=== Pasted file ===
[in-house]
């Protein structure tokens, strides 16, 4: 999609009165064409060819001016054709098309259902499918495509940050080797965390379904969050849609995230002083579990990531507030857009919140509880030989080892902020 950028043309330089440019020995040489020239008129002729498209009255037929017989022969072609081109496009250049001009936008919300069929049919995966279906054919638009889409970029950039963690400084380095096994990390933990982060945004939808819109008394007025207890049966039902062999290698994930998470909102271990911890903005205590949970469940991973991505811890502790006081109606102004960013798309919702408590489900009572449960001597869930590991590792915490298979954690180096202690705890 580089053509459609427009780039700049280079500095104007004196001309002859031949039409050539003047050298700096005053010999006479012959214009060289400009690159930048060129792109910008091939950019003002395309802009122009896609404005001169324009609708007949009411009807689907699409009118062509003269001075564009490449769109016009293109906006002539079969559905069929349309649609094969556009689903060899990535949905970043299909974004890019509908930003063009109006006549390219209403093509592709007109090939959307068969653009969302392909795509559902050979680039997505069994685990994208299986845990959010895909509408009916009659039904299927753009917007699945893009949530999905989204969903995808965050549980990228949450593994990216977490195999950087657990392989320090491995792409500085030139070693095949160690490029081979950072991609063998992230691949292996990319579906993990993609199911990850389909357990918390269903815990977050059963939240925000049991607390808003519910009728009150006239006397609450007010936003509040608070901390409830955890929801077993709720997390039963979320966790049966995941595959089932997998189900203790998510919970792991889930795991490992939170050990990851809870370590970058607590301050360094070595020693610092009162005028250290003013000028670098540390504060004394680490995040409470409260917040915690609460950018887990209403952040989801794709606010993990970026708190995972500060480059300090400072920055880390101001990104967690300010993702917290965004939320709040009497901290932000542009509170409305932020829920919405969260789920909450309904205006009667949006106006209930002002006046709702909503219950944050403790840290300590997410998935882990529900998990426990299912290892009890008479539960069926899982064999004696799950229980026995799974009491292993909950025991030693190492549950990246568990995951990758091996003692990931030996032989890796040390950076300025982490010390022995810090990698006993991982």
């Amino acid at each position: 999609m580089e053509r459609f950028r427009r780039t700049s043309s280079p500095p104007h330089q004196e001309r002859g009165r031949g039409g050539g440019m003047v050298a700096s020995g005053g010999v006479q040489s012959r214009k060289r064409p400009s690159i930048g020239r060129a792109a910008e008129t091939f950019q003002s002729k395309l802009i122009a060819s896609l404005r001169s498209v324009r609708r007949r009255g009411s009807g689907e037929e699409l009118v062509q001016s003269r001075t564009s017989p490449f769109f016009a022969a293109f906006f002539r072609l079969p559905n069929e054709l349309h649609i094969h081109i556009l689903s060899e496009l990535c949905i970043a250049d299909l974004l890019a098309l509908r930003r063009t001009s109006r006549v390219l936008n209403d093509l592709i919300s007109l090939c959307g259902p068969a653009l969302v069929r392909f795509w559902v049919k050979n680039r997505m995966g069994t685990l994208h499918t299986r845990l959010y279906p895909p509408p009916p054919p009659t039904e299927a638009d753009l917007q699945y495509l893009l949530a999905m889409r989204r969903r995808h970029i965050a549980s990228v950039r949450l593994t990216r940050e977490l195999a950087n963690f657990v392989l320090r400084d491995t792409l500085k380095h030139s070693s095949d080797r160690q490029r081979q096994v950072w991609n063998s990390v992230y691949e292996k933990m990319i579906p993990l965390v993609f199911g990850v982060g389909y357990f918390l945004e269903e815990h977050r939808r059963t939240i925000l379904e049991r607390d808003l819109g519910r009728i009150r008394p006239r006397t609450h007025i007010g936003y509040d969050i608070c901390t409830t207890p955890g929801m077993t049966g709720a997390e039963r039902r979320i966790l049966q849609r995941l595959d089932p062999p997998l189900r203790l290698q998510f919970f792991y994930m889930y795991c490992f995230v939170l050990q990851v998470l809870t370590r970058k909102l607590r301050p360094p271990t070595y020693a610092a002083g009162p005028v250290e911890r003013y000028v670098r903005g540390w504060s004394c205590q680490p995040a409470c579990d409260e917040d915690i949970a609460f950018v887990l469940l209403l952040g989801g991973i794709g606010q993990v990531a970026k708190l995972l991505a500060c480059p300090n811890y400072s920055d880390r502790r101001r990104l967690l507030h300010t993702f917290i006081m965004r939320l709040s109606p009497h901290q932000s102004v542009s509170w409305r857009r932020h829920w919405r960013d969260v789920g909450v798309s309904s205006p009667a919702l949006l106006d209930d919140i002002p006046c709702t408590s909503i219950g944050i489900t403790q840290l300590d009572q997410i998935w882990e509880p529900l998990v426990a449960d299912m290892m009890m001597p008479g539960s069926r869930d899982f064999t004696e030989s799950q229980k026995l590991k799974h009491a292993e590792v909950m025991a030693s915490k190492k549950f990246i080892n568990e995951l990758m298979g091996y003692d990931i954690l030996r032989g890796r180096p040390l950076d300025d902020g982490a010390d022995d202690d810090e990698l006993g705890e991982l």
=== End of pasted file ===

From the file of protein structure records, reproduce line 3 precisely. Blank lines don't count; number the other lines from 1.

């Amino acid at each position: 999609m580089e053509r459609f950028r427009r780039t700049s043309s280079p500095p104007h330089q004196e001309r002859g009165r031949g039409g050539g440019m003047v050298a700096s020995g005053g010999v006479q040489s012959r214009k060289r064409p400009s690159i930048g020239r060129a792109a910008e008129t091939f950019q003002s002729k395309l802009i122009a060819s896609l404005r001169s498209v324009r609708r007949r009255g009411s009807g689907e037929e699409l009118v062509q001016s003269r001075t564009s017989p490449f769109f016009a022969a293109f906006f002539r072609l079969p559905n069929e054709l349309h649609i094969h081109i556009l689903s060899e496009l990535c949905i970043a250049d299909l974004l890019a098309l509908r930003r063009t001009s109006r006549v390219l936008n209403d093509l592709i919300s007109l090939c959307g259902p068969a653009l969302v069929r392909f795509w559902v049919k050979n680039r997505m995966g069994t685990l994208h499918t299986r845990l959010y279906p895909p509408p009916p054919p009659t039904e299927a638009d753009l917007q699945y495509l893009l949530a999905m889409r989204r969903r995808h970029i965050a549980s990228v950039r949450l593994t990216r940050e977490l195999a950087n963690f657990v392989l320090r400084d491995t792409l500085k380095h030139s070693s095949d080797r160690q490029r081979q096994v950072w991609n063998s990390v992230y691949e292996k933990m990319i579906p993990l965390v993609f199911g990850v982060g389909y357990f918390l945004e269903e815990h977050r939808r059963t939240i925000l379904e049991r607390d808003l819109g519910r009728i009150r008394p006239r006397t609450h007025i007010g936003y509040d969050i608070c901390t409830t207890p955890g929801m077993t049966g709720a997390e039963r039902r979320i966790l049966q849609r995941l595959d089932p062999p997998l189900r203790l290698q998510f919970f792991y994930m889930y795991c490992f995230v939170l050990q990851v998470l809870t370590r970058k909102l607590r301050p360094p271990t070595y020693a610092a002083g009162p005028v250290e911890r003013y000028v670098r903005g540390w504060s004394c205590q680490p995040a409470c579990d409260e917040d915690i949970a609460f950018v887990l469940l209403l952040g989801g991973i794709g606010q993990v990531a970026k708190l995972l991505a500060c480059p300090n811890y400072s920055d880390r502790r101001r990104l967690l507030h300010t993702f917290i006081m965004r939320l709040s109606p009497h901290q932000s102004v542009s509170w409305r857009r932020h829920w919405r960013d969260v789920g909450v798309s309904s205006p009667a919702l949006l106006d209930d919140i002002p006046c709702t408590s909503i219950g944050i489900t403790q840290l300590d009572q997410i998935w882990e509880p529900l998990v426990a449960d299912m290892m009890m001597p008479g539960s069926r869930d899982f064999t004696e030989s799950q229980k026995l590991k799974h009491a292993e590792v909950m025991a030693s915490k190492k549950f990246i080892n568990e995951l990758m298979g091996y003692d990931i954690l030996r032989g890796r180096p040390l950076d300025d902020g982490a010390d022995d202690d810090e990698l006993g705890e991982l």